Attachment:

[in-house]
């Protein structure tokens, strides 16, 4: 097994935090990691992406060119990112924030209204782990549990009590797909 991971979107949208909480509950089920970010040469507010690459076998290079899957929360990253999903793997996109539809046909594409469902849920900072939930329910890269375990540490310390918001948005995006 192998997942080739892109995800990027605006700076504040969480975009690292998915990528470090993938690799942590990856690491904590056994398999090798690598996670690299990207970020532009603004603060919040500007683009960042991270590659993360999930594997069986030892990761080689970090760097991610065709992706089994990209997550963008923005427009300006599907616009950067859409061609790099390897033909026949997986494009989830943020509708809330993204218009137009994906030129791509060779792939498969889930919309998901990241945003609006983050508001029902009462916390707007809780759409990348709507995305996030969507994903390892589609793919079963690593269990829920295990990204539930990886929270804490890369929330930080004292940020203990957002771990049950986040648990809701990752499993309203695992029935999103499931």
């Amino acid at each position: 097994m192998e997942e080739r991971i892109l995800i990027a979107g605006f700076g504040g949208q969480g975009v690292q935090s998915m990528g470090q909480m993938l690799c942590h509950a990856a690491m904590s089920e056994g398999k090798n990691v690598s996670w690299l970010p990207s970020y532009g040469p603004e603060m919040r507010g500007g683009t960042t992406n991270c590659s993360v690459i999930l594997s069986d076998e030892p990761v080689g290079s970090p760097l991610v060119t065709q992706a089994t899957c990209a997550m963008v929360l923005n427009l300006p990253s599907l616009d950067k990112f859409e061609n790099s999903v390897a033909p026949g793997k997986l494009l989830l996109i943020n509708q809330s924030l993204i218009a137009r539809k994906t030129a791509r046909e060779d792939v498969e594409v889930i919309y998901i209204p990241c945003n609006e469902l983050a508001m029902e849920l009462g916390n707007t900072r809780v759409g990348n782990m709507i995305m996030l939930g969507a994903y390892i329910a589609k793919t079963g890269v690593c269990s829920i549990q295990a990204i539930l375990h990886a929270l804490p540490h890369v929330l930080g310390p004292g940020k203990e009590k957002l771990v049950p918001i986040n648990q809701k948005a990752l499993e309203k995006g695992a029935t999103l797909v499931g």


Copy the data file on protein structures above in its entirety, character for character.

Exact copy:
[in-house]
């Protein structure tokens, strides 16, 4: 097994935090990691992406060119990112924030209204782990549990009590797909 991971979107949208909480509950089920970010040469507010690459076998290079899957929360990253999903793997996109539809046909594409469902849920900072939930329910890269375990540490310390918001948005995006 192998997942080739892109995800990027605006700076504040969480975009690292998915990528470090993938690799942590990856690491904590056994398999090798690598996670690299990207970020532009603004603060919040500007683009960042991270590659993360999930594997069986030892990761080689970090760097991610065709992706089994990209997550963008923005427009300006599907616009950067859409061609790099390897033909026949997986494009989830943020509708809330993204218009137009994906030129791509060779792939498969889930919309998901990241945003609006983050508001029902009462916390707007809780759409990348709507995305996030969507994903390892589609793919079963690593269990829920295990990204539930990886929270804490890369929330930080004292940020203990957002771990049950986040648990809701990752499993309203695992029935999103499931």
């Amino acid at each position: 097994m192998e997942e080739r991971i892109l995800i990027a979107g605006f700076g504040g949208q969480g975009v690292q935090s998915m990528g470090q909480m993938l690799c942590h509950a990856a690491m904590s089920e056994g398999k090798n990691v690598s996670w690299l970010p990207s970020y532009g040469p603004e603060m919040r507010g500007g683009t960042t992406n991270c590659s993360v690459i999930l594997s069986d076998e030892p990761v080689g290079s970090p760097l991610v060119t065709q992706a089994t899957c990209a997550m963008v929360l923005n427009l300006p990253s599907l616009d950067k990112f859409e061609n790099s999903v390897a033909p026949g793997k997986l494009l989830l996109i943020n509708q809330s924030l993204i218009a137009r539809k994906t030129a791509r046909e060779d792939v498969e594409v889930i919309y998901i209204p990241c945003n609006e469902l983050a508001m029902e849920l009462g916390n707007t900072r809780v759409g990348n782990m709507i995305m996030l939930g969507a994903y390892i329910a589609k793919t079963g890269v690593c269990s829920i549990q295990a990204i539930l375990h990886a929270l804490p540490h890369v929330l930080g310390p004292g940020k203990e009590k957002l771990v049950p918001i986040n648990q809701k948005a990752l499993e309203k995006g695992a029935t999103l797909v499931g």